Wednesday, October 12, 2005

EU changes stand on Internet governance

The last prepatory meeting before the World Summit on the Information Society (WSIS) in Geneva is over. The official meeting in Tunis from 16-18 November 2005 can start. The main issues of the debate on the internationalization of Internet Governance were the management of the Internet's core resources, namely the domain name system, IP addresses, and the root server system.

Presently the management is done by a non-profit group called the Internet Corporation for Assigned Names and Numbers (ICANN). This group works under contract of the American government. The members of this group work mainly on technical issues but also technical issues can have political implications, as they found out recently when the proposed a .xxx suffix for the porn industry.

The link of ICANN with the US government has been a point of discussion since the first leg of the World Summit on the Information Society (WSIS) in Geneva in 2003. Given the mistrust towards the US, the proposal was made to bring the governance of Internet under the UN and specifically under Internetional Telecom Union (ITU). Although this institution is not seen as the most flashy one, many countries saw rather the link between ICANN and ITU than between ICANN and the US government.

The US government took a begnin attitude toward the proposal after Geneva, but came back with the statement at the beginning of the year that it would not hand over the Internet governance. This drew a strong reaction from countries as Brazil, Saudi Arabia, Iran and China. These countries wanted more control over Internet and threatened to start their own Internet, if necessary. Can you imagine when China starts its own Internet organisation; it will be them against the rest of the world.

The European Commission and institutes had so far given support to the Americans (as usual). But this front was broken recently by calls by Denmark, France, Spain and the Netherlands (did not read anything about the change of stance by the government in the papers!) for greater government influence over the internet. The EU presidency Britain, a staunch supporter of the US, had to bring a proposal to the table, which tried to mediate between the US and the disagreeing countries. The new cooperation model it proposed should be based on the current bottom-up public-private partnership; it should also provide a platform for policy dialogue in the interest of all governments in a light, fast reacting and flexible approach. The new model should be based on the following principles:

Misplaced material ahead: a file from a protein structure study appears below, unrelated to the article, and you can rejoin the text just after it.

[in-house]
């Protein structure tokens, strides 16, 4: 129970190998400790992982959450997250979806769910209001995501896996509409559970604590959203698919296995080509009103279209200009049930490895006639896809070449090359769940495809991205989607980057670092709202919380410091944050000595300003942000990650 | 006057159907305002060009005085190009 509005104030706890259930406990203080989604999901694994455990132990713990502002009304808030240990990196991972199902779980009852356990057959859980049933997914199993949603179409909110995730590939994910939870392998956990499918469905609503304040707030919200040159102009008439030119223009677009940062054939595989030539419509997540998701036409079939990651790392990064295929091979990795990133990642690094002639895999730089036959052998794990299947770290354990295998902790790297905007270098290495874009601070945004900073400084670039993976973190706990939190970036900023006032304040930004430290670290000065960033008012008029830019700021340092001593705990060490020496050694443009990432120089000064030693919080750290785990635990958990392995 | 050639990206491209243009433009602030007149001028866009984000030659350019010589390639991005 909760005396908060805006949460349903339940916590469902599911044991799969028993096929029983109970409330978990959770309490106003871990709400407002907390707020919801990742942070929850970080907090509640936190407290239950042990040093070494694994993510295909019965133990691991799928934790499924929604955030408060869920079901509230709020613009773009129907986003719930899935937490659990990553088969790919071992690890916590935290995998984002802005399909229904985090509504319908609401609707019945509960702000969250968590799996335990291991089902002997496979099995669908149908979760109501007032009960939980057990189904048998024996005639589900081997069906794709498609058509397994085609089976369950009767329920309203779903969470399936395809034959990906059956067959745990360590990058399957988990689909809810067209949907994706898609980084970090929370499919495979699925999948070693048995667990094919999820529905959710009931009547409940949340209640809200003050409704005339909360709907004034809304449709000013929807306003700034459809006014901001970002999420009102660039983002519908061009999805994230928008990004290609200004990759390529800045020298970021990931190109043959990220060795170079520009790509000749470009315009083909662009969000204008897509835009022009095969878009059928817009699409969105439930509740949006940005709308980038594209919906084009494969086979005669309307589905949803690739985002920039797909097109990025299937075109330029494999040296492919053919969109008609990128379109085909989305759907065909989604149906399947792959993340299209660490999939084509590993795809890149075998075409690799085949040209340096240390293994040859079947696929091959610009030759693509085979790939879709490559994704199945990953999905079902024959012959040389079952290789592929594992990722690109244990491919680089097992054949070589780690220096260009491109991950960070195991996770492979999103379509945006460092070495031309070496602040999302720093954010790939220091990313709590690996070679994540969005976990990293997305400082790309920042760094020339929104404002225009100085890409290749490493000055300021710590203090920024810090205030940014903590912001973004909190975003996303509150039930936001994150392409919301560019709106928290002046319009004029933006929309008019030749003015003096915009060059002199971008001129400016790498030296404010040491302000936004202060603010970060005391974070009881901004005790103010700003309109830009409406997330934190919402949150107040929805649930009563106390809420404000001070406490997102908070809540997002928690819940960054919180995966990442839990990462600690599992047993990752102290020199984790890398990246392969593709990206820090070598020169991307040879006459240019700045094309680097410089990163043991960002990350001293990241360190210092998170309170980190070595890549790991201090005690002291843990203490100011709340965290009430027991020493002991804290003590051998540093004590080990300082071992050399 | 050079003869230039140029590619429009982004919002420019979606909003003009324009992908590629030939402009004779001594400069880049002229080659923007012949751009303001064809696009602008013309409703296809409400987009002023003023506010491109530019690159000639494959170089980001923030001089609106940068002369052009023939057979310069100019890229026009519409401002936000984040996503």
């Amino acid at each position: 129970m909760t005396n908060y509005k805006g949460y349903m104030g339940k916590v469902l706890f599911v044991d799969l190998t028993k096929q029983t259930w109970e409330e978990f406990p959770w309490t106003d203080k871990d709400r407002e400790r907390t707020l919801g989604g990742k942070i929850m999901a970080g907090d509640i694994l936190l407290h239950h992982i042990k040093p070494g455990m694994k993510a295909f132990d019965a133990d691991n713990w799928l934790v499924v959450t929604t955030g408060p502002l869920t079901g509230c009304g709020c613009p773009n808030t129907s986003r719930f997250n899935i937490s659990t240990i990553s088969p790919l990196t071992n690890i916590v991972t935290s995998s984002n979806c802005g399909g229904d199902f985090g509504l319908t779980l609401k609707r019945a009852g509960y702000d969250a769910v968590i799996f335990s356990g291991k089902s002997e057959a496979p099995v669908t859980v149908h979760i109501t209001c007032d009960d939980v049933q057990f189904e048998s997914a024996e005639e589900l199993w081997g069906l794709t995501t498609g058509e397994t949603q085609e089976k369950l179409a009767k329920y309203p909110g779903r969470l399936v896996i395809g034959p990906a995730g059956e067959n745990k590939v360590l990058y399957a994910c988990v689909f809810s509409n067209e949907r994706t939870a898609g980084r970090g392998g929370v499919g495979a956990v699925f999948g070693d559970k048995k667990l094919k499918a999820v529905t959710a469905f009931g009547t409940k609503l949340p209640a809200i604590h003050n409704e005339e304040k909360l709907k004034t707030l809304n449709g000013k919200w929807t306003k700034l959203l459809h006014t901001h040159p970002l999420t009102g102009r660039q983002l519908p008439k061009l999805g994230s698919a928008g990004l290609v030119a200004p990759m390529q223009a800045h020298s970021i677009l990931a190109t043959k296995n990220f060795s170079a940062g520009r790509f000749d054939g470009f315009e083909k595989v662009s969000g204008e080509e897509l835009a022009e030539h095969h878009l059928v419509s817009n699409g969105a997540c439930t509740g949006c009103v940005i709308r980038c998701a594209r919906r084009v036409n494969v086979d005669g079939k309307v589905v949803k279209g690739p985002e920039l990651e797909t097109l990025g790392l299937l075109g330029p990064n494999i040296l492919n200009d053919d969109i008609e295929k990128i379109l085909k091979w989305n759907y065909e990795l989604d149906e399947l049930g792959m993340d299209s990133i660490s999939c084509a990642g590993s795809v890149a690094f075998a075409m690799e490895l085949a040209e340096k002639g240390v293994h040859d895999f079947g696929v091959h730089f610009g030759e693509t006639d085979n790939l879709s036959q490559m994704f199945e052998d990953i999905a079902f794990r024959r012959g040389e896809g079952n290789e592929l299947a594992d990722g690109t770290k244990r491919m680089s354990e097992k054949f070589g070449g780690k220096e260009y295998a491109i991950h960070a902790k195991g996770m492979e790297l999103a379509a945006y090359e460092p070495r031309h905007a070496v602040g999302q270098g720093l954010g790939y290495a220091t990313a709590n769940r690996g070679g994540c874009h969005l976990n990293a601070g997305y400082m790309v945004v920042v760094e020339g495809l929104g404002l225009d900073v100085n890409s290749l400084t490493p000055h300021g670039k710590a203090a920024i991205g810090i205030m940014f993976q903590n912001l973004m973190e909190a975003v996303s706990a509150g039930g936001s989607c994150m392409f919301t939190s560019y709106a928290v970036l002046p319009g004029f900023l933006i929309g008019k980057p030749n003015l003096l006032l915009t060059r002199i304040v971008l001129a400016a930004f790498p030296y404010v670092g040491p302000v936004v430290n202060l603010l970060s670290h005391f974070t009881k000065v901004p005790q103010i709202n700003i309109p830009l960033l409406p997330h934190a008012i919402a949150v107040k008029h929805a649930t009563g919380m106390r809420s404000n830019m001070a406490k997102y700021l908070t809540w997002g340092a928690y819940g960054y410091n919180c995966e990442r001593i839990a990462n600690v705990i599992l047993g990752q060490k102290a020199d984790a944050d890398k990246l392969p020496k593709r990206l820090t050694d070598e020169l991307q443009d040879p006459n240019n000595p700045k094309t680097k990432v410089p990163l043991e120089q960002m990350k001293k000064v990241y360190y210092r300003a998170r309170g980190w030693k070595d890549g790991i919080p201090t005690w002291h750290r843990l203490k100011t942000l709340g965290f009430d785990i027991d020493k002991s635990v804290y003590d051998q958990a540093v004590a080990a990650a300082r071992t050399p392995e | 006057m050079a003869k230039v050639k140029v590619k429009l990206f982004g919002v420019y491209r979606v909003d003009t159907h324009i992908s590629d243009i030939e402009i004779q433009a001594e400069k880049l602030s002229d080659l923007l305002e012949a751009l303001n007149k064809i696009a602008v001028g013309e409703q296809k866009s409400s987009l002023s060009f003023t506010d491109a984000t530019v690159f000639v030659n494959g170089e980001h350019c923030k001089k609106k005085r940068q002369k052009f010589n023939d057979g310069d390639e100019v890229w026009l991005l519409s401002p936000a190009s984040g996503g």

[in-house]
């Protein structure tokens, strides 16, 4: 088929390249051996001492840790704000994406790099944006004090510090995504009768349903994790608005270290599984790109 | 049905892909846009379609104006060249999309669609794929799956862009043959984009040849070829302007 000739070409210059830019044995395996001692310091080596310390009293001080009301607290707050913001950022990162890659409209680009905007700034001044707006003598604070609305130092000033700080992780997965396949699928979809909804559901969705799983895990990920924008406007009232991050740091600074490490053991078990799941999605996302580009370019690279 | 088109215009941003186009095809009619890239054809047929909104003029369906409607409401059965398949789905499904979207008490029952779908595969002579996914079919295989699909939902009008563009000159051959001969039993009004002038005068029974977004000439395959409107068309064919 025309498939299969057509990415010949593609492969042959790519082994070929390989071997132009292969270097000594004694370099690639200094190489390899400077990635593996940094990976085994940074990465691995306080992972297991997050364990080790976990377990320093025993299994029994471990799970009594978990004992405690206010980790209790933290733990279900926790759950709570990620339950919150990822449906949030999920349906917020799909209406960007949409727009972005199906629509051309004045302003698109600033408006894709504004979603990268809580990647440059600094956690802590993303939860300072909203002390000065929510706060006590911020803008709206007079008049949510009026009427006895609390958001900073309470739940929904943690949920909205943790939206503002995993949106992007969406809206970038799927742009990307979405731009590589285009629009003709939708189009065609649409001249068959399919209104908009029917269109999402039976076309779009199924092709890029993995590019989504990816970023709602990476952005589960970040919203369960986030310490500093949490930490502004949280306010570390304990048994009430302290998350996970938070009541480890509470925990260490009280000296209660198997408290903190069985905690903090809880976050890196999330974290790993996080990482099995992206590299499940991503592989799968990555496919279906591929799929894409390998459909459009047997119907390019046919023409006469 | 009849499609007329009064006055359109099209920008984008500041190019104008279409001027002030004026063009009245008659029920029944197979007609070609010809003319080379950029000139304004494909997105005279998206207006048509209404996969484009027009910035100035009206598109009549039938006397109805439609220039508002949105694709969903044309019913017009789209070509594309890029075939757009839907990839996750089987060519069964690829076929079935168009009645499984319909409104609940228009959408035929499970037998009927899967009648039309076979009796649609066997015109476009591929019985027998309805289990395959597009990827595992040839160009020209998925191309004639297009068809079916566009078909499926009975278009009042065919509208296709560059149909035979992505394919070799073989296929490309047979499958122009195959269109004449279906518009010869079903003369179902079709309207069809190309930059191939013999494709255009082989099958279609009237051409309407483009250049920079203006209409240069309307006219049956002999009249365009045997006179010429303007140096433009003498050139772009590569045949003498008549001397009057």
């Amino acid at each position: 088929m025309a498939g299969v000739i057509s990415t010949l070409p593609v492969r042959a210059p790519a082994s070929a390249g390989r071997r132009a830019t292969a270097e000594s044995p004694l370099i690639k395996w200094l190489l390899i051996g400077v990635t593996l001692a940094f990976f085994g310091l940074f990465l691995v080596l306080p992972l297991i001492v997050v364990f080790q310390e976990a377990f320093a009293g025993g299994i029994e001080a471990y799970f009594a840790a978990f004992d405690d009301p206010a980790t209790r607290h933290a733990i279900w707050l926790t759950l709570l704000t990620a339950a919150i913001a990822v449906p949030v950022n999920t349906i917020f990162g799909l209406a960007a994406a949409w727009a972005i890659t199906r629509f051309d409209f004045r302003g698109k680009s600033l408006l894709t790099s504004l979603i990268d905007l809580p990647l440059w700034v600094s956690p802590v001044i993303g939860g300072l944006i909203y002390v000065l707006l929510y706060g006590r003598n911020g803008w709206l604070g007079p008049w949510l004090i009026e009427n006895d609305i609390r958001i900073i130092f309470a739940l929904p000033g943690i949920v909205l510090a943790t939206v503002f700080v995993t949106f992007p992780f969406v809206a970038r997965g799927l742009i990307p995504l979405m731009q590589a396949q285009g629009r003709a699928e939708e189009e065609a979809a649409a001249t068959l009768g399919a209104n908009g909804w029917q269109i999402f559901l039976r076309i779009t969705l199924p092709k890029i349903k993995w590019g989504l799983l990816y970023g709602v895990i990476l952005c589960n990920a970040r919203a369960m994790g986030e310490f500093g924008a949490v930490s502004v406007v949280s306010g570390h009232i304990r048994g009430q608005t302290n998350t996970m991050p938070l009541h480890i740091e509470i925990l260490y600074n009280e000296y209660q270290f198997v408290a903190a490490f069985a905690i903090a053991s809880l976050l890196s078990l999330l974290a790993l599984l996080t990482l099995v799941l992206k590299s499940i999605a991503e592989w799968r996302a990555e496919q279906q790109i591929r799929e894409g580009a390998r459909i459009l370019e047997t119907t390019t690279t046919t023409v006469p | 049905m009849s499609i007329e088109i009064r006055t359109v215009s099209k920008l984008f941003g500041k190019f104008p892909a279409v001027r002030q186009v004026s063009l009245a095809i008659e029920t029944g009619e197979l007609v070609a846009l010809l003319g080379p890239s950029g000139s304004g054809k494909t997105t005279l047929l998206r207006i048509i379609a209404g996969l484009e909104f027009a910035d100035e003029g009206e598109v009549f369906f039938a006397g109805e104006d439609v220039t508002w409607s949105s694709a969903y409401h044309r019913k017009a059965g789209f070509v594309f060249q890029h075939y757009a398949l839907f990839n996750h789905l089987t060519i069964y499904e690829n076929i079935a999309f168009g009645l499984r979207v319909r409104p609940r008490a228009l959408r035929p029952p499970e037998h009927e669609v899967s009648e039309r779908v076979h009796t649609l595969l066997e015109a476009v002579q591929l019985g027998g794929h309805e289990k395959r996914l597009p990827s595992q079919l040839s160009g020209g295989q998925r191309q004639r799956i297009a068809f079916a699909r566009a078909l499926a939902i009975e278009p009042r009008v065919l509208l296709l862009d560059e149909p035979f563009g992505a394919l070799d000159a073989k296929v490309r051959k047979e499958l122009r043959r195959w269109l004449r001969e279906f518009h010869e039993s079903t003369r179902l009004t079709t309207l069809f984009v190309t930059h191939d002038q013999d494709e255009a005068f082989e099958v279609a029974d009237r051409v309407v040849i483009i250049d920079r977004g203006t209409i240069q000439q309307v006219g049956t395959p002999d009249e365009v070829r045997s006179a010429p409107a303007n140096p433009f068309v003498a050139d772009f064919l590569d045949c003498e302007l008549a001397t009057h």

• it should not replace existing mechanisms or institutions, but should build on the existing structures of Internet Governance, with a special emphasis on the complementarity between all the actors involved in this process, including governments, the private sector, civil society and international organisations;
• the new public-private co-operation model should contribute to the sustainable stability and robustness of the Internet by addressing appropriately public policy issues related to key elements of Internet Governance.
The new system would be a “multi-stakeholder” process that includes industry and civil-society groups.

The brokering of the EU so far has not delivered any change of stance by the US. That country is isolated over the position of holding on to the control over ICANN. The other countries want this to change. Viviane Reding the EU commissioner responsible for the net warned in an BBC interview for a potential web meltdown.

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